If you see a photo of a woman on facebook with a caption below that says, "Married to Dr Mat Cult,"

1) How are you going to treat the photo as a cultural artifact or material?
2) how about the materiality of the text and its meaning?
3) Is the text just a bunch of typographic symbols with color, size, font, and type?
4) Are texts artifacts or narratives?

Do you find this kind of intellectual exercise on the materiality of Facebook interesting? I surely don't. It sounds like a simple visual analysis in an introductory Art Studies course. That's the reason why associating materiality to Facebook does not really interest me.
I would like to thank our newcomers for injecting a new spirit into our discussions as well as new lines of questioning. I think a lot about the terms of entry into our discussion and how any barriers to participation might be reduced. We have now accumulated quite a long thread and I was struck by Ilana's confession that she had spent some hours reading Danny's paper and the contributions so far before posting hers. If that is widely perceived as a condition for making a comment, it would not be surprising that few would make the effort. So I ask myself what the conditions for speaking up are in a normal academic seminar or workshop. There too it is expected that people should have read the paper if it is precirculated and should turn up on time and stay the course. But there are exceptions which depend to some extent on the confidence or status of the person making an intervention. You must be able to bring to mind some of these: I arrived late, so what I am about to say may go over ground covered already... I am sorry I was not able to read the paper, but I would like to respond to what X just said...and so on. We should be able to adapt some of these moves to our present situation, especially since we are spinning it out over a fortnight, not one and a half hours. As chair, I would like to open up discussion to members who may not have read the paper fully and may not have the time to plough through all previous comments, but who have something to say triggered by whatever they have read.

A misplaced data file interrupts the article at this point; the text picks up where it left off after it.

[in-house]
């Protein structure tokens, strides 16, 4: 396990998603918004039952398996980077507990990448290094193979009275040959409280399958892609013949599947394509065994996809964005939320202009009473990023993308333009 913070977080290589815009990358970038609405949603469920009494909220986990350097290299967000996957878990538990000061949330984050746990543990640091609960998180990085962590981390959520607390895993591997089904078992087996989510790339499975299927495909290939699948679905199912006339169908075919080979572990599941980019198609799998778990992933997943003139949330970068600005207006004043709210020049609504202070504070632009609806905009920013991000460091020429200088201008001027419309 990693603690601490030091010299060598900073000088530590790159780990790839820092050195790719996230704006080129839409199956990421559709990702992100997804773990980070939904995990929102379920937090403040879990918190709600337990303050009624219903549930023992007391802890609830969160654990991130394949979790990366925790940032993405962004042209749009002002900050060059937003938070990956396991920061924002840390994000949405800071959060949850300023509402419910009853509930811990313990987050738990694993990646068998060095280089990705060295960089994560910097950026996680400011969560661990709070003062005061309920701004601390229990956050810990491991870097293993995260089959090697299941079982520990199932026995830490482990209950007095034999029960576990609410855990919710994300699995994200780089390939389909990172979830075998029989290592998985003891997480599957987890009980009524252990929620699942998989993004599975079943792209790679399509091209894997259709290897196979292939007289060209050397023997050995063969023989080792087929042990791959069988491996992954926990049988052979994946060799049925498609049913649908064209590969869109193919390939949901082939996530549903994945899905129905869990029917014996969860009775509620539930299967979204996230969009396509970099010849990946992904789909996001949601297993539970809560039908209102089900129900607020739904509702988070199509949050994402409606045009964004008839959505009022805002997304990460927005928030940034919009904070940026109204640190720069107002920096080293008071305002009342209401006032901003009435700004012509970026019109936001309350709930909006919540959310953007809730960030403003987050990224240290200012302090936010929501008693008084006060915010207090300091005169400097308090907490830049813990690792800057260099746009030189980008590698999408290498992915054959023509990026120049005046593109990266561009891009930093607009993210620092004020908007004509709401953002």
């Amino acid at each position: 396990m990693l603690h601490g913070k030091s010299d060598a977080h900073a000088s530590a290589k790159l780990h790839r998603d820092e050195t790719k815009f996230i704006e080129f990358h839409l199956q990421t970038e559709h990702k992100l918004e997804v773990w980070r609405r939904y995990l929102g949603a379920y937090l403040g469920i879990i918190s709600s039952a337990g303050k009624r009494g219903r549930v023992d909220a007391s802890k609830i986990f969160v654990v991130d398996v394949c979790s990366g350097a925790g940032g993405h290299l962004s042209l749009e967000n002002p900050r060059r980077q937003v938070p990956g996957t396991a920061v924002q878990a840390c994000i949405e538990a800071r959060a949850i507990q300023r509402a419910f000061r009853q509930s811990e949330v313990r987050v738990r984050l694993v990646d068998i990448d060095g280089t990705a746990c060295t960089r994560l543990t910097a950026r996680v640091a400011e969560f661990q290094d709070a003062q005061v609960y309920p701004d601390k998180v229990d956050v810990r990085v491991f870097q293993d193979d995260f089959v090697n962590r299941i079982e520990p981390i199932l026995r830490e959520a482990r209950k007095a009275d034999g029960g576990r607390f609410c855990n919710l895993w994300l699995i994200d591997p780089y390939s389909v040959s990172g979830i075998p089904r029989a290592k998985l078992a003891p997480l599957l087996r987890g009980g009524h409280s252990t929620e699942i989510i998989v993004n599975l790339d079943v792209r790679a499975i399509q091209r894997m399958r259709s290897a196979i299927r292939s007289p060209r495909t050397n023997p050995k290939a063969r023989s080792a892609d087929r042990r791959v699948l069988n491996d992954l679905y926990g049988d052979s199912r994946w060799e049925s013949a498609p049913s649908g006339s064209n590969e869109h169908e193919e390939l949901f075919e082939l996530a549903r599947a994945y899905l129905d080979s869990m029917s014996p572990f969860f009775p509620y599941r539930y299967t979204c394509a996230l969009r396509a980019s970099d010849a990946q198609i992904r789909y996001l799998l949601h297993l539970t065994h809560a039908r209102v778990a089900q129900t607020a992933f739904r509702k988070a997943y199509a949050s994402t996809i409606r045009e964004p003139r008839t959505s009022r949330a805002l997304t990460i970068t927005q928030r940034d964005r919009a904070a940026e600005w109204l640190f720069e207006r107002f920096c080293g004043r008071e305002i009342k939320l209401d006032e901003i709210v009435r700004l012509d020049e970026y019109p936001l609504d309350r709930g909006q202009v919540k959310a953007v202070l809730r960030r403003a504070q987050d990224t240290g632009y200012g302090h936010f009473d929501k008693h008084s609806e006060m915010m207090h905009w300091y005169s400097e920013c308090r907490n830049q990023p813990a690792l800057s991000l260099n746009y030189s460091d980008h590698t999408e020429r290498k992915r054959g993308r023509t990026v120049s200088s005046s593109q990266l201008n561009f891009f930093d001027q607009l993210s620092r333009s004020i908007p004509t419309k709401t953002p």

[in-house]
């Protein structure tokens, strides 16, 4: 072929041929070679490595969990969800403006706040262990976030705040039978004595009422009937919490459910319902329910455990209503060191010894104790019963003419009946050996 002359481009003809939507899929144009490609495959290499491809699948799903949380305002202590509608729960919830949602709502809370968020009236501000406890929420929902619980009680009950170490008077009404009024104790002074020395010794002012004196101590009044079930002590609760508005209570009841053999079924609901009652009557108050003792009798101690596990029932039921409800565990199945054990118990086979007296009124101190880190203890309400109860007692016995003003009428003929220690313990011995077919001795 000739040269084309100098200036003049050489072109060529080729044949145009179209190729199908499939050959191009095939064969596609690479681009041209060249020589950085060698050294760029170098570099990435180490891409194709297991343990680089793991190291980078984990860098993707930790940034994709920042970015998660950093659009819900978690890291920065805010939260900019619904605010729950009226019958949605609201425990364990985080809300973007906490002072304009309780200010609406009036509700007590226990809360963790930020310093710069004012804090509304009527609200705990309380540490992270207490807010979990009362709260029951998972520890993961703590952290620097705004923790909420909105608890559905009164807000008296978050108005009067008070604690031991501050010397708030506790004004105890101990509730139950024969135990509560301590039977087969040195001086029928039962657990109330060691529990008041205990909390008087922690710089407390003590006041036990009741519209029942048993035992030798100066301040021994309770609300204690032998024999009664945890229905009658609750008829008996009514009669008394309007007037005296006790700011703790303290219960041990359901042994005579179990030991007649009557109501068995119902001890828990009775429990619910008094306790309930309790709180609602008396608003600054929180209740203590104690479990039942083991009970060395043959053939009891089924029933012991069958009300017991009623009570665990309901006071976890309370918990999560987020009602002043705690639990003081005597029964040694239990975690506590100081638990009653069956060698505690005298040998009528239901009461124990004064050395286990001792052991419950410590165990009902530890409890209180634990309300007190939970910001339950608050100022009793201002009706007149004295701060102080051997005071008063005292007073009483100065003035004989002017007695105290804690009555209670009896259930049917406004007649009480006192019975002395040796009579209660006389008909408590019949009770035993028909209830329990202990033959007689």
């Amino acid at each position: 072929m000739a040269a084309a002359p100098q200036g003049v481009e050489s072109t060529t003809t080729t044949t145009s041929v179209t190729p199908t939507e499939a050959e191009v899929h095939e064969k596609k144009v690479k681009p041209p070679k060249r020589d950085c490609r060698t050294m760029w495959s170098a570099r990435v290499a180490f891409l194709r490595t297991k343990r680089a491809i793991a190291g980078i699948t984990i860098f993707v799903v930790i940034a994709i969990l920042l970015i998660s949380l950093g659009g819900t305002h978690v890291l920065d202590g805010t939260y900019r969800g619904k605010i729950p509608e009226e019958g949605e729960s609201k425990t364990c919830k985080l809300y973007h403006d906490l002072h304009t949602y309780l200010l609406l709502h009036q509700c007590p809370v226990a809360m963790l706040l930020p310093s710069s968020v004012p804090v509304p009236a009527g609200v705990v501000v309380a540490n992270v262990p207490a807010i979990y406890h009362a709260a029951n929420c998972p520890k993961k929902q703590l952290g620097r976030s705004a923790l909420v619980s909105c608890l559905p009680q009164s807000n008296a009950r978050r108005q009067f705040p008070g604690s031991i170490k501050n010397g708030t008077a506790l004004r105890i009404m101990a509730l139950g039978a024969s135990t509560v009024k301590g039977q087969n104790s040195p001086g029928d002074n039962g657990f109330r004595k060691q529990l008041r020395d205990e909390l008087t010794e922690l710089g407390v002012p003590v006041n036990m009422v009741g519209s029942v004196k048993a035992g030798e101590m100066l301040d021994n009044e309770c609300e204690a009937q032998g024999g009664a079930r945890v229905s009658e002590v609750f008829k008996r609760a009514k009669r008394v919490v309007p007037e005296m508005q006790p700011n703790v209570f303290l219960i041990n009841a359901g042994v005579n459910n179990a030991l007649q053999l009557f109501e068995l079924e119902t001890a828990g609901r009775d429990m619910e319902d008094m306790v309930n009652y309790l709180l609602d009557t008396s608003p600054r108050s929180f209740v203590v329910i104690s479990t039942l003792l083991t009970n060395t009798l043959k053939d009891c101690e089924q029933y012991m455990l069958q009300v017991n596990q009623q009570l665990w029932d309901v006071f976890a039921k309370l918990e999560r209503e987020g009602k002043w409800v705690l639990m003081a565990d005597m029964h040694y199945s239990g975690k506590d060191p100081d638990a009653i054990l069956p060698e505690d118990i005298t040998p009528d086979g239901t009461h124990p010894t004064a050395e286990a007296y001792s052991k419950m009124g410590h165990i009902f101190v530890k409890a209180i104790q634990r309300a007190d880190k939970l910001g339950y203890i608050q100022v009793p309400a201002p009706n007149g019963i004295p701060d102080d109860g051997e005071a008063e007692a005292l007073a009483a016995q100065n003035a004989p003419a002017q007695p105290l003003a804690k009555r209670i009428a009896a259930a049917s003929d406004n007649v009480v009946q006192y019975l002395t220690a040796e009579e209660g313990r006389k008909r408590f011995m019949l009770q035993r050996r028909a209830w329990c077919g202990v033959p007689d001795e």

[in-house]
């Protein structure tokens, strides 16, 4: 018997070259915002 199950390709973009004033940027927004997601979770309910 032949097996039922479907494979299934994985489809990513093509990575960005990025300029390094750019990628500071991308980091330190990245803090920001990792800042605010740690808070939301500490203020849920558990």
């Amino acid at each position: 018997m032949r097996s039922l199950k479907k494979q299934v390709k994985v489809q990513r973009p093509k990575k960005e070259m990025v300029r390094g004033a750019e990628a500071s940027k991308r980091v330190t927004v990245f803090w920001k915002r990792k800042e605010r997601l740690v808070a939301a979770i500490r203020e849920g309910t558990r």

We are also now entering the weekend and over the years I have noticed some marked differences in cultural habits between North America and Europe for example. These trends are not absolute, but I would say that Americans often catch up on their email and online business at weekends, while many Europeans use them to switch off the internet altogether. Certainly traffic on the OAC usually falls off quite sharply despite Americans being by far the largest group of our members. I will try to sum up some of the points to have emerged from the latest batch of comments, but I have a house guest and my first priority is to look after him. The offline constraints on online activity are powerful.